Written by Victoria Clark

As a 20-year-old, determined to learn all she could about wine-making, Emmanuelle David knocked on numerous winery doors, before finally meeting a vintner who didn’t turn her away.

In her home-country of France, the wine industry is steeped in tradition, she says, and very much a man’s world.

“Eventually, I found Jean-Francois - a wine-maker near a tiny village called Chignin. He was surrounded by women; his wife and three daughters – and told me he’d never employed an apprentice before, but he said: ‘why not?’ and he took me on. That was in 1996 and, ever since, he has only employed female apprentices.”

Alternating in fortnight-long stints for two years, Emmanuelle studied at an agricultural institute in the Beaujolais region, where students are accepted on the condition they can secure an apprenticeship at a winery at the same time.

“I loved it. I was learning, I was working, and I was independent. When I think back to those early days, I didn’t even know grape-vines needed to be pruned!”

Despite that solid start, Emmanuelle once again found doors closed on her when she applied to study viticulture and oenology. She applied to several universities; only one granting her an interview.

“I walked in to see four men sitting behind a long desk,” remembers Emmanuelle. “They told me my family had never been wine-makers, making wine wasn’t a field for women, and I should try being a school teacher. One of them even asked me if I realised I was a woman,” Emmanuelle laughs.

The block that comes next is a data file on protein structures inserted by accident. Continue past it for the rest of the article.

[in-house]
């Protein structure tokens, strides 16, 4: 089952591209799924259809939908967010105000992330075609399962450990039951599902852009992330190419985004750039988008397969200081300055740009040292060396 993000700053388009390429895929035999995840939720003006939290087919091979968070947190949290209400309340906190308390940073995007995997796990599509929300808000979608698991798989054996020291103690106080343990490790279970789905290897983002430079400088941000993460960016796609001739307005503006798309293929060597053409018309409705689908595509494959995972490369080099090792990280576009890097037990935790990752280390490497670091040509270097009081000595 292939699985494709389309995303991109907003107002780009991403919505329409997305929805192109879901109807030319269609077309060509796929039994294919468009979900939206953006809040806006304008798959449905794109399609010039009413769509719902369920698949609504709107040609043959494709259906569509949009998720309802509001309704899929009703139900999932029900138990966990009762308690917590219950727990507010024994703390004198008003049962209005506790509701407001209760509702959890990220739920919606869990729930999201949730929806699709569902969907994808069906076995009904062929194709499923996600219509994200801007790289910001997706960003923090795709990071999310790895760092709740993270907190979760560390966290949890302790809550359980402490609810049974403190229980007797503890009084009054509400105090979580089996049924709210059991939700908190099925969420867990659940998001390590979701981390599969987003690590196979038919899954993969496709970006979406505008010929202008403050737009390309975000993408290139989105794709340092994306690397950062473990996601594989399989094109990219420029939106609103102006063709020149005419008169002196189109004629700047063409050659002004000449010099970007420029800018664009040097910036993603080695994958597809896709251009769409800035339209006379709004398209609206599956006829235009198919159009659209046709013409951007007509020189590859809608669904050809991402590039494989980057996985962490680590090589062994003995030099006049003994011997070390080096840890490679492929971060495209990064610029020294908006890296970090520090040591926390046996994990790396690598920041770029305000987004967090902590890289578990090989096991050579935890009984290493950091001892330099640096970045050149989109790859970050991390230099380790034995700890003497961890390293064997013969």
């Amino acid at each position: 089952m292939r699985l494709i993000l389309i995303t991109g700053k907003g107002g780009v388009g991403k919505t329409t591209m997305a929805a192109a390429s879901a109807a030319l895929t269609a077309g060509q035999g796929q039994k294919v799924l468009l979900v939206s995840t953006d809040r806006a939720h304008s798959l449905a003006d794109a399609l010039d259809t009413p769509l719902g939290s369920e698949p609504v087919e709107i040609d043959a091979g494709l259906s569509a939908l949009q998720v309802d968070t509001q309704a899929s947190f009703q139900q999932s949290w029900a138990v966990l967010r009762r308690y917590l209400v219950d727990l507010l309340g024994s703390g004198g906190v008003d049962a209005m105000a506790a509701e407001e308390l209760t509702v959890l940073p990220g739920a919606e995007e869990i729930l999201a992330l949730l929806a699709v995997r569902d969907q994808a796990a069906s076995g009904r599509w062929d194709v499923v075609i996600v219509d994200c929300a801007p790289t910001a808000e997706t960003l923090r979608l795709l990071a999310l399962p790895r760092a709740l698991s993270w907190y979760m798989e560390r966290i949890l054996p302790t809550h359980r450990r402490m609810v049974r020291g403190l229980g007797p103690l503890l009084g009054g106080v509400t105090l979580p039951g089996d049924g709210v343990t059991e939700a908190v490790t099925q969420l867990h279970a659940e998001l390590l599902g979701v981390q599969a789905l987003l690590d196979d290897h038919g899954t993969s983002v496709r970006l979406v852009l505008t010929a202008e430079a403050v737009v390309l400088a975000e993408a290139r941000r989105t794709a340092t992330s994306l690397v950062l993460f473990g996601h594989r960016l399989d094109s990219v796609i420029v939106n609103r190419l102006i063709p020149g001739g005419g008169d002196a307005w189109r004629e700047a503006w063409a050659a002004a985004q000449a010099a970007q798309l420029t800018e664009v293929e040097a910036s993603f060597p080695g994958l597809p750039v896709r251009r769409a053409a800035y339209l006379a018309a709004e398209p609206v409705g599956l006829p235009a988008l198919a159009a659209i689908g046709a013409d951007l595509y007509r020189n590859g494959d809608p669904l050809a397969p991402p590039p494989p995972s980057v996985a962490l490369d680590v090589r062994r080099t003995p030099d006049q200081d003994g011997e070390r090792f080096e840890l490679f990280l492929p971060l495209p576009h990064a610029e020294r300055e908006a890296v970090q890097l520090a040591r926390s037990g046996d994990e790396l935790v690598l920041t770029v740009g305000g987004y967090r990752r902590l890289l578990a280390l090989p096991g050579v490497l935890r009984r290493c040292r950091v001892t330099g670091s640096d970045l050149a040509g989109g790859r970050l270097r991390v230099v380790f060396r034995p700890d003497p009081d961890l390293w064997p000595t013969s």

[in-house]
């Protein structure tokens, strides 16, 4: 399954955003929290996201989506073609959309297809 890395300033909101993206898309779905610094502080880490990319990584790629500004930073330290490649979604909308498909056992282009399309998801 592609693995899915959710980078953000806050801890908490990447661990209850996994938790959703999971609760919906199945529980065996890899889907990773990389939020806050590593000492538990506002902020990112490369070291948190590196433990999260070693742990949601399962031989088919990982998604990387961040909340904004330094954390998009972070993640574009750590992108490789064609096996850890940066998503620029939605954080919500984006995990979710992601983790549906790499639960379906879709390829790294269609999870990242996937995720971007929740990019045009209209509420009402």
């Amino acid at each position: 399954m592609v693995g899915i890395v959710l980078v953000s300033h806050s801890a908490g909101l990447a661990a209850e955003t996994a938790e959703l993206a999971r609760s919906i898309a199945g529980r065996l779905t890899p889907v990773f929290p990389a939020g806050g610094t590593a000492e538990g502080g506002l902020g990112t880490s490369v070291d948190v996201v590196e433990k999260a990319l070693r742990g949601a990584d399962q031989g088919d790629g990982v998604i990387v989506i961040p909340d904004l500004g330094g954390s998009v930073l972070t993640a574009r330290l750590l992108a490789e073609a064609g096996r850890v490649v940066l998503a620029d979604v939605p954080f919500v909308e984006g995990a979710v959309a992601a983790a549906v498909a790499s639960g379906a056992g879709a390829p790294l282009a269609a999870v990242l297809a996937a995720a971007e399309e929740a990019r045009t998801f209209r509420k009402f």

Jean-Francois arranged for Emmanuelle to work a harvest with his vintner friends in Capetown, South Africa. On returning to France, she gained her two-year viticulture and oenology university degree in Burgundy, and then began a lifestyle of alternating between hemispheres to work the harvests in vineyards in Australia and Europe.

Twelve years ago, with her now-husband, furniture-maker, Olivier, she set her sights on New Zealand. The pair arrived as back-packers and took on seasonal work in vineyards in various locations and, for five years, Emmanuelle was a member of the wine-making team at Anchorage in Riwaka. In 2013, she joined head wine-maker Neil Todd in the winery at Kahurangi Wines, where she now holds the position of wine-maker.